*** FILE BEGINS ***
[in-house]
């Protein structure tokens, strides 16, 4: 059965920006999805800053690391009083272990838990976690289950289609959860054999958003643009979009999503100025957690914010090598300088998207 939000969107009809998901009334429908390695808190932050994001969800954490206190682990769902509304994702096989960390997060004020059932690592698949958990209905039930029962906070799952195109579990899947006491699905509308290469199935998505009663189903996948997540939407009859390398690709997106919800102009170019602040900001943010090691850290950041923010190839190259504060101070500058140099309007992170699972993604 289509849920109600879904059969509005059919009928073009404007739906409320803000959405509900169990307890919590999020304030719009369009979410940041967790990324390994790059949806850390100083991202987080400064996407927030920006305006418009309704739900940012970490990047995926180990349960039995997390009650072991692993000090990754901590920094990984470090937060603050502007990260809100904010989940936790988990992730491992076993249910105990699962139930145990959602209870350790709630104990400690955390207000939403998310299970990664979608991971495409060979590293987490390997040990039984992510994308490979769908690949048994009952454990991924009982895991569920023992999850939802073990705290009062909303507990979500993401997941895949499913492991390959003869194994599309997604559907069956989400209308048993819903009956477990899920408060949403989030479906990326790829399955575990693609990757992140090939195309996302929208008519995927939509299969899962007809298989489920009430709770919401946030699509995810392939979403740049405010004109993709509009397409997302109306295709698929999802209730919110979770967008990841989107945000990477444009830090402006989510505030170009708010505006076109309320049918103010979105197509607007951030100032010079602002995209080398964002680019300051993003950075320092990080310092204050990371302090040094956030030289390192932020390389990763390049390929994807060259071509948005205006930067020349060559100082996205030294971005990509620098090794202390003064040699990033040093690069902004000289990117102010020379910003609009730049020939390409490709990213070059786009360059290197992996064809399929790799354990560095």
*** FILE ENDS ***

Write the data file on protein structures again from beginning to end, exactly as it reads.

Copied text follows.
[in-house]
């Protein structure tokens, strides 16, 4: 059965920006999805800053690391009083272990838990976690289950289609959860054999958003643009979009999503100025957690914010090598300088998207 939000969107009809998901009334429908390695808190932050994001969800954490206190682990769902509304994702096989960390997060004020059932690592698949958990209905039930029962906070799952195109579990899947006491699905509308290469199935998505009663189903996948997540939407009859390398690709997106919800102009170019602040900001943010090691850290950041923010190839190259504060101070500058140099309007992170699972993604 289509849920109600879904059969509005059919009928073009404007739906409320803000959405509900169990307890919590999020304030719009369009979410940041967790990324390994790059949806850390100083991202987080400064996407927030920006305006418009309704739900940012970490990047995926180990349960039995997390009650072991692993000090990754901590920094990984470090937060603050502007990260809100904010989940936790988990992730491992076993249910105990699962139930145990959602209870350790709630104990400690955390207000939403998310299970990664979608991971495409060979590293987490390997040990039984992510994308490979769908690949048994009952454990991924009982895991569920023992999850939802073990705290009062909303507990979500993401997941895949499913492991390959003869194994599309997604559907069956989400209308048993819903009956477990899920408060949403989030479906990326790829399955575990693609990757992140090939195309996302929208008519995927939509299969899962007809298989489920009430709770919401946030699509995810392939979403740049405010004109993709509009397409997302109306295709698929999802209730919110979770967008990841989107945000990477444009830090402006989510505030170009708010505006076109309320049918103010979105197509607007951030100032010079602002995209080398964002680019300051993003950075320092990080310092204050990371302090040094956030030289390192932020390389990763390049390929994807060259071509948005205006930067020349060559100082996205030294971005990509620098090794202390003064040699990033040093690069902004000289990117102010020379910003609009730049020939390409490709990213070059786009360059290197992996064809399929790799354990560095």